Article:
Masked robbers raided a Co-op store in Dewsbury last night - threatening two members of staff at knife-point until they handed over cash from the store.
Police are seeking two men after the raid on Brunswick Street in Dewsbury Moor - in which one of the employees was also kneed in the face.
One of the robbers is described as 5'8'' tall and slim, wearing a grey hooded with bright red Adidas stripes down the arms, a face covering and tracksuit bottoms with white stripes.
A second is said to have been wearing a blue hooded top and dark Adidas tracksuit bottoms with white stripes. His face was also covered, police said.
Detective Inspector Andy Leonard of Kirklees CID said: "This was a particularly unpleasant attack using an unnecessary level violence against two employees simply trying to earn a living."
He urged anyone with information to contact Dewsbury CID on 101.
Dewsbury born Sam Burgess will be hoping to end his rugby league career on a high today as he plays in the Australian NRL Grand Final.
A man is due to appear at court charged with sex offences during journeys on the 268 bus between Cleckheaton and Dewsbury.
Detective Constable Joe Aspinall from West Yorkshire Police said: "Anjan Shahzad (33) from Jeremy Lane in Heckmondwike has been charged with outraging public decency following an incident on the bus on the 19 June this year. He is also charged with two counts of sexual assault on an 18-year-old female on the 30 July and 19 August - also on the same 268 bus."
He is due before Bradford Magistrates Monday August 25, 2014.
Musharaf Asghar, one of the teenage stars of Channel 4's award-winning Educating Yorkshire documentary series, is to lead a TV show of his own, according to The Observer.
Musharaf, a former pupil of the Thornhill Academy, Dewsbury, where the series was filmed, captured the hearts of viewers when he overcame his stammer to speak at the school assembly thanks to his English teacher Mr Burton borrowing a technique he had seen in the film The King's Speech.
Fellow pupils and staff wept as Musharaf conquered his acute stammer by wearing headphones as he made his speech.
Now it is reported that he is to lead his own programme Stammer School: Musharaf Finds His Voice. The programme will follow a group of children, as they learn how to overcome their problem from other stammerers. "I hope it will have a positive impact on other people with stammers to speak more and not give up on their dreams," he told the Observer. The programme, will be broadcast on Channel 4 on August 28.
Police are investigating after 17-year-old girl indecently assaulted on train between Leeds and Dewsbury
Officers have released a series of CCTV images of a man they would like to speak to in connection with the incident, which occurred on the 17.09 TransPennine Express Service from Leeds to Liverpool Lime Street on June 19.
PC Kevin Webster, said: “The victim, a 17-year-old girl from the Huddersfield area, boarded the train at Leeds. The train was extremely busy and the victim was forced to stand up in the crowded vestibule area. A man, who also boarded the service at Leeds, stood close behind her.
“A short while into the journey the man moved to the side of the victim then began to inappropriately touch her. The man continued to indecently assault the victim throughout the journey until the train arrived in Dewsbury where he left the service.
“This was an incredibly frightening experience for the girl, who has been left extremely shocked and distressed.”
“I think the man captured on CCTV might have vital information that could greatly assist this investigation. If you recognise him, or have any other information, please get in touch.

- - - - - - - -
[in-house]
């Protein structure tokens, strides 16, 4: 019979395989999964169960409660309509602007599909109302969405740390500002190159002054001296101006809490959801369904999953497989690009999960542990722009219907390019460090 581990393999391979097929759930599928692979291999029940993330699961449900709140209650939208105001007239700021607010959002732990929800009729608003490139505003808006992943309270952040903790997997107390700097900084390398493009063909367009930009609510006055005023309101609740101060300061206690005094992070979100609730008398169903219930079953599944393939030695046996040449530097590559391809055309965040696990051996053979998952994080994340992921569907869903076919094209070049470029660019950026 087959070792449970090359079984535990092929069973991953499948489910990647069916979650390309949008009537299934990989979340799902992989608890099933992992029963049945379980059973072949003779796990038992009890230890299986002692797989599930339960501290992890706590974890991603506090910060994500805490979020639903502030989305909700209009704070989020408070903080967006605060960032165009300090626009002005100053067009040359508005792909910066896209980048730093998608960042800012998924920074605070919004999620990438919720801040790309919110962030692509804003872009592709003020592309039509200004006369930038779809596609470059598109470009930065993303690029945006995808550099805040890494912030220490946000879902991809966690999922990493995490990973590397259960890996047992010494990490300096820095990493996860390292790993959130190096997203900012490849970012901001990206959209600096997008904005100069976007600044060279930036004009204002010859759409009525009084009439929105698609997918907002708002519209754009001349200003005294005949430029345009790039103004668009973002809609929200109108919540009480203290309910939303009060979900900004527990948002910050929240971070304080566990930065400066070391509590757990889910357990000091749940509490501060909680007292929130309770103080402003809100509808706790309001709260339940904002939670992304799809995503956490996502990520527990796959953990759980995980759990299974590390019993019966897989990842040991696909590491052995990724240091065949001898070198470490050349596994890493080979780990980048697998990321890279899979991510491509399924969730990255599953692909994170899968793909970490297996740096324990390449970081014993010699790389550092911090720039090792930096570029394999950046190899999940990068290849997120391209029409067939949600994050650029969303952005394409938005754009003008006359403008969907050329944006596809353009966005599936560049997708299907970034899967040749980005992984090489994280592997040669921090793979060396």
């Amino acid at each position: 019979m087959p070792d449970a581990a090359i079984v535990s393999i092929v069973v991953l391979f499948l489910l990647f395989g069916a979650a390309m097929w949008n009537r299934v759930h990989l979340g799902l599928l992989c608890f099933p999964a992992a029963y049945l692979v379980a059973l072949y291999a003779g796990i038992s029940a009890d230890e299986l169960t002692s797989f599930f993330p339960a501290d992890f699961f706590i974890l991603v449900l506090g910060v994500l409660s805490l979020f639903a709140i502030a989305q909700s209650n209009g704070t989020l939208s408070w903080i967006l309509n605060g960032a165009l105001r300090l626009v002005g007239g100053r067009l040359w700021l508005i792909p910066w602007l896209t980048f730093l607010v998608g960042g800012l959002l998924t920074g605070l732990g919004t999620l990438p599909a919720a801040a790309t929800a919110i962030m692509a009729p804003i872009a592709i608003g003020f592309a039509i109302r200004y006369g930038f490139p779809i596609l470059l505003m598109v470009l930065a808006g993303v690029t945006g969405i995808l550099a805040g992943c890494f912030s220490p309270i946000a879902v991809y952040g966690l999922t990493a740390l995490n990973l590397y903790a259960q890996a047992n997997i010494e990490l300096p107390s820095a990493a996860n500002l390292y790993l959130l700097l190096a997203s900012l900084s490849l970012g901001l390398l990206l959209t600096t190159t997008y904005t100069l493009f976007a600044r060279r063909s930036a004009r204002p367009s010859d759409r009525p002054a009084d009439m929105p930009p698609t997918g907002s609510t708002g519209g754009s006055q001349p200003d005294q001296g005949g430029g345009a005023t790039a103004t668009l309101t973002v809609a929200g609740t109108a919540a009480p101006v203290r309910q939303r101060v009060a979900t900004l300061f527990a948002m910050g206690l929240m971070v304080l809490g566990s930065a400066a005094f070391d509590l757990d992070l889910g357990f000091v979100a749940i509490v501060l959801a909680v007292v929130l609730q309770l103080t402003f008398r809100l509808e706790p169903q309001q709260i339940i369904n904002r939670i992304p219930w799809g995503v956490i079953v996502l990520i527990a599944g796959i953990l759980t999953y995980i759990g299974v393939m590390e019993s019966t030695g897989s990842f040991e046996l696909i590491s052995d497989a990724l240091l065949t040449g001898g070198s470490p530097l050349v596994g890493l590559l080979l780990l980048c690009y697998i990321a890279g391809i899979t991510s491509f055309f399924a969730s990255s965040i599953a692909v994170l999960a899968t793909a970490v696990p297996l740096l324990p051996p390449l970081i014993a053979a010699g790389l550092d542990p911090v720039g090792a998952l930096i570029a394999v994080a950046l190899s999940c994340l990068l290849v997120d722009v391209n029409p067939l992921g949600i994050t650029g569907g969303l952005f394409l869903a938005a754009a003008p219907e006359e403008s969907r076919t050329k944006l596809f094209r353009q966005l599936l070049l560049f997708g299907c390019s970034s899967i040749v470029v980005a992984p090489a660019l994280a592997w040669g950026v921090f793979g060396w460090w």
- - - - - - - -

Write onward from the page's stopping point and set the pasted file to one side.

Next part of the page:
“British Transport Police takes sexual offences on the rail network very seriously and will always fully investigate all incidents reported to us.”
The mother of a young woman who died from cystic fibrosis says organising a charity cricket match helps her cope with her loss. Sue Marley hopes the event, with the staff from the documentary Educating Yorkshire, helps raise awareness of the condition which took her daughter Rebecca's life:
Cystic fibrosis is a life-shortening genetic condition which causes the lungs and digestive system to become clogged with thick sticky mucus, resulting in chronic infections and inflammation of the lungs. Only half of those people with it live to celebrate their 40th birthday.
- 10,000 people in the UK are directly affected.
- 2 million people in the UK carry the faulty gene which causes the condition.
- If two carriers have children there is a 1 in 4 chance it will be passed on.
People with cystic fibrosis often look perfectly healthy but they need to take a large amount of drugs each day and have time-consuming physiotherapy as well as being isolated from others with the condition. It can critically escalate at any moment.
The headteacher of Thornhill Community Academy in Dewsbury says he hopes the cricket match he has played in today will help to raise awareness of cystic fibrosis. Jonny Mitchell, who became famous on the documentary Educating Yorkshire, pulled together a team for the charity game in Ackworth:
Staff from Thornhill Community Academy in Dewsbury who starred in the documentary Educating Yorkshire have spent the day playing a charity cricket match in Ackworth to raise money for research into cystic fibrosis.
Headteacher Jonny Mitchell's team have played against a team of family and friends of Rebecca Marley who died from cystic fibrosis in 2009 at the age of 27. Her relatives are raising money for the Cystic Fibrosis Trust which is this year celebrating its 50th birthday.
Artist Shirley Ross from Dewsbury was so grateful to the medical team who helped her beat cancer that she wanted to find a unique way to raise money for Cancer Research UK.
She called upon her many friends in the art world and the result is a grand auction this weekend.
Kate Walby reports: